Countdown to crime-A A +A
Thursday, October 4, 2012
YOU heard it right. We might all end up as criminals, get fined P1 million and become jailbirds for 12 years.
All because we dare to keep our Facebook posts and tweets critical of government or perhaps call someone una persona gorda. I don't know if calling Sen. Vicente Tito Sotto delgado (thin) would constitute libel. Today is Day 1 when The Cybercrime Prevention Act of 2012 (Republic Act No. 10175) officially becomes a law of the Land.
Just like that. Tweeters and Facebookers are doomed to a life of crime. Because many of them have made fun of plagiarists in government. Or maybe lampooned their photos using Photoshop like that of Sotto with Imelda Marcos's hairdo.
I have been an active user, maybe too much, of social media for my causes. Like the rest of bloggers, I use my Facebook account to supplement my Sun Star columns to touch on almost any other subject.
I praise when I see something praiseworthy, some critical of our national and local government.
Now am I supposed to delete critical posts for fear that the long arm of the law will use my FB posts as evidence against me, for "libeling" government officials?
Will my judge friends and local prosecutors have to do their job because they took an oath to uphold the law?
And will I see the Philippine National Police knocking on my door to serve a warrant of arrest? How many counts of "libel" will I have to face? Befehl ist befehl, as the Nazi war criminals invoked as their defense during the Nuremberg trials. "Orders are orders."
Will a law enforcer Mirandize me: "You have the right to remain silent. Any statement you make may be used against you in a court of law in the Philippines. You have the right to have a competent and independent counsel preferably of your own choice. If you cannot afford the services of a counsel, the government will provide you one. Do you understand these rights?"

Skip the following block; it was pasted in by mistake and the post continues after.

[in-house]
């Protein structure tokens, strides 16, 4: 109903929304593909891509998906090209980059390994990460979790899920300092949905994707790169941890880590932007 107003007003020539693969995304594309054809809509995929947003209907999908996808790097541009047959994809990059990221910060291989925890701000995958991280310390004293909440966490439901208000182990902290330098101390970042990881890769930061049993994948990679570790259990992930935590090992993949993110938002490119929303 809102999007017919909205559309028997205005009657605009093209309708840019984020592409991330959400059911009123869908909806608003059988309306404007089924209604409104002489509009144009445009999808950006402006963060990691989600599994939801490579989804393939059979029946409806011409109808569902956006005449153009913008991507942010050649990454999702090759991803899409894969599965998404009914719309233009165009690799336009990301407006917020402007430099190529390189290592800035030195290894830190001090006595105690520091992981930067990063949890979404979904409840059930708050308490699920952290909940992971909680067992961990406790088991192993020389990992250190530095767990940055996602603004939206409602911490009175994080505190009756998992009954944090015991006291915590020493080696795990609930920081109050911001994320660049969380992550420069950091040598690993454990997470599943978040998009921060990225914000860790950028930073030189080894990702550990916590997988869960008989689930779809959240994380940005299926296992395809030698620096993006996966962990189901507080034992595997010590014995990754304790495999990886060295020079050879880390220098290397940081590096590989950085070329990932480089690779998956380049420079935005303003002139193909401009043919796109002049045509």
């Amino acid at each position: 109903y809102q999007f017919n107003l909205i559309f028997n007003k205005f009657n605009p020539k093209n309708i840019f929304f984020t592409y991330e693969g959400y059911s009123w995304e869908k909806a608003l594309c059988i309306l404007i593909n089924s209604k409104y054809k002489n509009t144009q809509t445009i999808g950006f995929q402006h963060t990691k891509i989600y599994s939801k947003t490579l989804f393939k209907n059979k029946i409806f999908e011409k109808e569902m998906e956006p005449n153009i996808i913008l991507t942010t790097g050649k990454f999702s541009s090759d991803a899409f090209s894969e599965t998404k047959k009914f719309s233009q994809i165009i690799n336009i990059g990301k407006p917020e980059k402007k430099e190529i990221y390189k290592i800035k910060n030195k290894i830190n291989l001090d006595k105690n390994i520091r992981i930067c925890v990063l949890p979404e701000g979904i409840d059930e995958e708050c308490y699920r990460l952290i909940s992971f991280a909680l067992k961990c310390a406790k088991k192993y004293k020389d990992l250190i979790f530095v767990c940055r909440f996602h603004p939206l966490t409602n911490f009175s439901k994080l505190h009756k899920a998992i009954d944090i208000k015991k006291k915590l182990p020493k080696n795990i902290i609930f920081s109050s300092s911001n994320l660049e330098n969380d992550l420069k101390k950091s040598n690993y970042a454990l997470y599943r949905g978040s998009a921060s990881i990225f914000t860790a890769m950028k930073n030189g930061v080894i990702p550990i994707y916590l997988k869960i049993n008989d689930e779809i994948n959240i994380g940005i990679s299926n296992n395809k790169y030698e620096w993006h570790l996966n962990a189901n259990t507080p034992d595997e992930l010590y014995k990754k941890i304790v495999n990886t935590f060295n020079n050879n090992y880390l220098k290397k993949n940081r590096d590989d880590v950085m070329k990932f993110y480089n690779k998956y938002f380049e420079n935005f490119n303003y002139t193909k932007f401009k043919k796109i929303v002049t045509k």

Or maybe it will be in the family, since almost all of us have our Facebook accounts where we post the tritest to acerbic comments on government policies. Or maybe on blind items on individuals.
If we think the dockets are brimming with cases, wait till the law comes to full effect.
Like Mahatma Gandhi, netizens are not going to roll over and play dead, as I said in a recent column. Most are raring to go for civil disobedience, waiting for government to make their day.
Like the frenzied fireworks that explode near the stroke of midnight of New Year's Eve, Facebook has become a den of "cybercriminals" daring the government to do its worst.
Even Greenpeace Philippines, an environmental organization, has joined the fray. It demanded a political statement calling Filipinos to stand up for free speech, reminding Facebookers that sites like that of Greenpeace could turn from green to black "simply because the opinions posted (there) might make you commit a cybercrime."
Clearly, RA 10175 has opened a can of worms or Pandora's box. Can PNoy survive this political booboo? (A boo is appropriate word I can think of). Now I know who will get the boot from the reelectionist senators. We'll be keeping tabs on the day of reckoning next year.
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Published in the Sun.Star Bacolod newspaper on October 04, 2012.